3 Common Causes of False Alarms

There are different causes of false alarms. In this post we’ll discuss 3 of the most common causes of false alarms, including:  corrosion and damage to wiring, power problems, and outdated or old equipment.

Corrosion and Damage to Wiring

Certain areas are especially prone to corrosion. These will generally be in coastal areas, but may also include certain industrial areas.

– Look for damp patches on walls, doors, windows and their frames, near showers, kitchens and sculleries.

– Corrosion causes increased resistance on circuit wires and will be most obvious on circuits with perimeter detection devices (vibration detectors, magnetic contacts, foil, tension switches, etc.), but will also have a substantial affect on electronic devices.

– Damage to wiring may be caused by virtually anything. Visually check wires or detectors near doors and windows, in passageways and high traffic areas or where boxes and goods are stacked against walls, etc. Rats love the PVC covering on wires and will generally attack cables in ceiling spaces, cupboards and other out-of-the-way places. Source: Property24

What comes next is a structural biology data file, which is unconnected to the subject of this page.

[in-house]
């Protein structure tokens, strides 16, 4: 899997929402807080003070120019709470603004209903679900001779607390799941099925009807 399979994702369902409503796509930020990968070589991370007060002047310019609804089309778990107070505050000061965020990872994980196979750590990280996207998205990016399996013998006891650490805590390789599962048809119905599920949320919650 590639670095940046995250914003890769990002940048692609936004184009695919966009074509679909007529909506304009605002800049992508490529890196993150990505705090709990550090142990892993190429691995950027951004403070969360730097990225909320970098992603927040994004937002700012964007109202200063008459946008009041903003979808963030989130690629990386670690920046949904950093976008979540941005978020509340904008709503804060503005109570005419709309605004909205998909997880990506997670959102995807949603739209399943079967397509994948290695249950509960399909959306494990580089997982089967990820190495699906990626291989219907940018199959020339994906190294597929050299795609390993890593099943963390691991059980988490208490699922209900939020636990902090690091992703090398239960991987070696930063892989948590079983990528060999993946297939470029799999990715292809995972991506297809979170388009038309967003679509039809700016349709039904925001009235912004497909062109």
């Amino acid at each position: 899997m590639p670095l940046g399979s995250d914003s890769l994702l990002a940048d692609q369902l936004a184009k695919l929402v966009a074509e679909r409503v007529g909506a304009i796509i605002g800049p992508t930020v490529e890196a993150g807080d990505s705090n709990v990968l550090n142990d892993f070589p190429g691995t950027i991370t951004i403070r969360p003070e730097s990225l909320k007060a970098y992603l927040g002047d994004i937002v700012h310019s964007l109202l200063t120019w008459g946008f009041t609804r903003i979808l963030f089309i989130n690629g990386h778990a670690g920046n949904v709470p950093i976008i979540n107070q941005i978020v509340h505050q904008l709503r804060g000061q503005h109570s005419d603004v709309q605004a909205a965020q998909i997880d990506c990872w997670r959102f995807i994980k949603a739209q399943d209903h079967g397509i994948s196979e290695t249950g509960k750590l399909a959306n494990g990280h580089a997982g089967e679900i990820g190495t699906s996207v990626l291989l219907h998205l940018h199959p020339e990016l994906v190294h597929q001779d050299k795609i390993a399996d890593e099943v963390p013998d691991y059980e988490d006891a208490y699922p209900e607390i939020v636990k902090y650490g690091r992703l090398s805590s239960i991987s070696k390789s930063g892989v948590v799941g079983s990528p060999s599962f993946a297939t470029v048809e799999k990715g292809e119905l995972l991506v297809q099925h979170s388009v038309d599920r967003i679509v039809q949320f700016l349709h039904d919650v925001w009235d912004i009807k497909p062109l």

Power problems

Your alarm system will warn you when the system batteries become weak. Changing the system batteries on a regular basis can help prevent a false alarm. You’ll be happy to know that many wireless home security systems are outfitted with batteries that can last up to five years.  Source: Safewise

Outdated or Old Equipment

If it’s been awhile since your security system was installed and you’re experiencing a lot of false alarms, your equipment may need to be replaced. Here are just 2 types of older security equipment that can cause false alarms.

  • Non-supervised wireless devices
    Everything we use today, the panel checks in with the device every 24 hours so that the panel knows everything is working well. Old devices don’t communicate with the panel and can’t send signal
  • Old ionization smoke detector
    Ionization is an old smoke detector technology that’s not as reliable as newer photoelectric detectors and more susceptible to false alarms. Yet this type of detector is common in homes that were built 12-15 years ago (they were built with them installed.)
  • Outdated glass-break sensors
    Acoustic glass-break sensors listen for the sound of breaking glass. However, that also leaves them susceptible to false alarms from other sounds of glass breaking (like dropping a dish or watching a loud movie with crashing noises).
  • Newer dual-tech glass break sensorscombine acoustic and shock-sensing technology so the sensor only goes off if the window actually breaks.

How to prevent it: Contact a home security company to come take a look at your existing system and see if there are any weak points that should be addressed. Source: AckerManSecurity

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